Rattlesnakes are venomous snakes characterized by a segmented rattle at the tip of the tail that
produces a buzzing sound when vibrated.
There are about 36 known species of rattlesnakes.
Rattlesnakes are native to the Americas, ranging from southern Canada to central Argentina but are
most abundant and diverse in the southwestern United States and northern Mexico.
Rattlesnakes can be found in a wide variety of habitats. They are most abundant in the desert sands of the Southwest, but they also like rocky areas, prairies, marshes and forests.
Rattlesnakes have a lifespan of 10 to 25 years in the wild.
Most rattlesnake species are 0.6 to 1.2 meters (2 to 4 feet) in length.
The largest rattlesnake species is the eastern diamondback rattlesnake (Crotalus adamanteus), reaching up to 2.4 meters (8 feet) in length and weight 1.8 to 4.5 kilograms (4 to 10 pounds).
The smallest rattlesnake species is the ridge-nosed rattlesnake (Crotalus willardi) measuring from 30 to 60 centimeters (1 to 2 feet) in length.
Rattlesnakes are known for their relatively heavy bodies and diamond-shaped heads.
Rattlesnake skin has a set of overlapping scales which cover the entire body, providing protection from a variety of threats including dehydration and physical trauma.
The skin of rattlesnakes is intricately patterned in a manner that camouflages them from their predators. Rattlesnakes do not generally have bright or showy colors, instead relying on subtle earth tones that resemble the surrounding environment.
Rattlesnakes get their name from special structures on the tip of their tail. Their “rattle” is made of rings of keratin (the same material our fingernails are made of). When vibrated, the rattle creates a hissing sound that warns off potential predators. It is an extremely effective and highly evolved predator-avoidance system.
Their eyes are acute during daylight conditions but also well adapted to nocturnal use. They have vertical pupils, like cat’s eyes.
Rattlesnakes are pit vipers — they have heat sensing organs located in pits near the eyes. The heat-sensitive pits detect the prey’s heat, and nerves transmit this information to the same area in
the brain that receives optic nerve impulses. It is accurate to say the rattlesnake “sees” a heat
image of its prey, and it can strike in darkness if the prey is even slightly warmer than its
Rattlesnakes have an exceptionally keen sense of smell. They can sense olfactory stimuli both through their nostrils and by flicking their tongues, which carry scent-bearing particles to the Jacobson’s
organs in the roof of their mouths.
All rattlesnakes are venomous. Some are more venomous than others: the species and habitat of the
snake determines how potent its venom is and can vary within a single species.
The rattlesnake’s fangs inject venom into its prey when it strikes at a speed of about five-tenths of a second!
Venom is delivered from glands above the upper jaw, through the venom duct and out the enlarged, hollow teeth, known as fangs. The rattlesnake can control the amount of venom it releases.
Their venom paralyzes the prey, which they then swallow whole.
Rattlesnakes only look for food when they’re hungry. An adult rattler goes about two weeks between meals, on average, depending on how large its last meal was. Younger rattlesnakes eat more often, about once a week.
Almost all reptiles, including rattlesnakes, are cold-blooded. As cold-blooded creatures, rattlers depend on the sun to warm them up to optimal temperatures and shady places to cool off.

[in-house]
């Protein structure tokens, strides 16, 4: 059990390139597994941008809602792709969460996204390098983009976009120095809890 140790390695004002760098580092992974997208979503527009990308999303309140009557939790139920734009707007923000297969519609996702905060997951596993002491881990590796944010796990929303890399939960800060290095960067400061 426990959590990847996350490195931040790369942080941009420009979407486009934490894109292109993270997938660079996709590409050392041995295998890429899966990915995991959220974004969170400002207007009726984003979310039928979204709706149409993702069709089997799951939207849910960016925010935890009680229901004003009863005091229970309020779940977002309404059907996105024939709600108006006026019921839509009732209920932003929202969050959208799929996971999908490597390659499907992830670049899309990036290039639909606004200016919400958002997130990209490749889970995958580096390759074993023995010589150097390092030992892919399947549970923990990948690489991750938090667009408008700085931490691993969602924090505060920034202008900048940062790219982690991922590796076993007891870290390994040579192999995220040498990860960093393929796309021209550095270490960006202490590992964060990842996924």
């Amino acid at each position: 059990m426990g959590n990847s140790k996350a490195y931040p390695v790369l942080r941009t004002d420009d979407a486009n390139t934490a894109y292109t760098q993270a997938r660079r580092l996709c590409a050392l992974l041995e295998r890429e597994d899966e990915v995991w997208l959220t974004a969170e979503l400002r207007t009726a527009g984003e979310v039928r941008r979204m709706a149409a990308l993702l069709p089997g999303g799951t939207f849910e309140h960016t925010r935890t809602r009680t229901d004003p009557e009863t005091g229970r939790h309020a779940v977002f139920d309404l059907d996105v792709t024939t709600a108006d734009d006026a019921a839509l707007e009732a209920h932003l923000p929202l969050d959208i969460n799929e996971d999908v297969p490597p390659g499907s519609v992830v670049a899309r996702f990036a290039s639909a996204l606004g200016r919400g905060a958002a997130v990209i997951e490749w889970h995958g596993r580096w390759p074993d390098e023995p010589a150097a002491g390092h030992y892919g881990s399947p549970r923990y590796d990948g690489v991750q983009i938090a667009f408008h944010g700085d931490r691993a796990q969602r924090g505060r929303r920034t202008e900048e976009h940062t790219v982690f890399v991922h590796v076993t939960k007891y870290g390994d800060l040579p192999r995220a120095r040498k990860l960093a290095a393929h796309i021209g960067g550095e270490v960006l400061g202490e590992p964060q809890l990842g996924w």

Those in more temperate zones, where temperatures can drop to 4°C (40°F), enter a period of brumation, in the winter which is dormancy similar to hibernation. To keep from freezing, rattlesnakes congregate in dens and form swarming balls with their bodies.
Rocky crevices, burrows, and leaf litter all make safe dens for rattlesnakes.
Rattlesnakes often return to the same den, year after year, sometimes traveling several miles to get
there.Most rattlesnake species mate during the summer or fall, while some species mate only in the spring, or during both the spring and fall.
Rattlesnakes are ovoviviparous. This means they give birth to live young after developing and
retaining the eggs inside their bodies. Most of the time there are 8 to 10 babies born at once.
Young rattlers are almost independent just minutes after they are born, and in some species, their
venom is more toxic than the adults’.
Rattlesnakes generally take several years to mature, and females usually reproduce only once every
Their natural predators include birds of prey, such as owls, eagles and hawks, as well as foxes, coyotes, badgers, feral pigs and other snakes. Newborn rattlesnakes are especially susceptible to being hunted.
Most species of rattlesnakes are not endangered, according to the International Union for the Conservation of Nature (IUCN).
Rattlesnakes play a very important role in their ecosystems by controlling small mammal populations.
Rattlesnakes have an undeserved reputation for being aggressive, even though they shun human contact and attack only when directly provoked, rattling their tails as a warning before striking.
They also hiss, a second element of its warning posture that is often overlooked and overshadowed by
Most people bitten by rattlesnakes have inadvertently stepped on them — so watch where you’re walking!
Their bites can be dangerous but are very rarely fatal to humans.
Aztec paintings, Central American temples, and the great burial mounds in the Southeastern United
States are frequently adorned with depictions of rattlesnakes, often within the symbols and emblems
of the most powerful deities.
The rattlesnake became a symbolic animal for the Colonials during the Revolutionary War period, and is
depicted prominently on the Gadsden Flag. It continues to be used as a symbol by the United States
military, and political movements within the United States.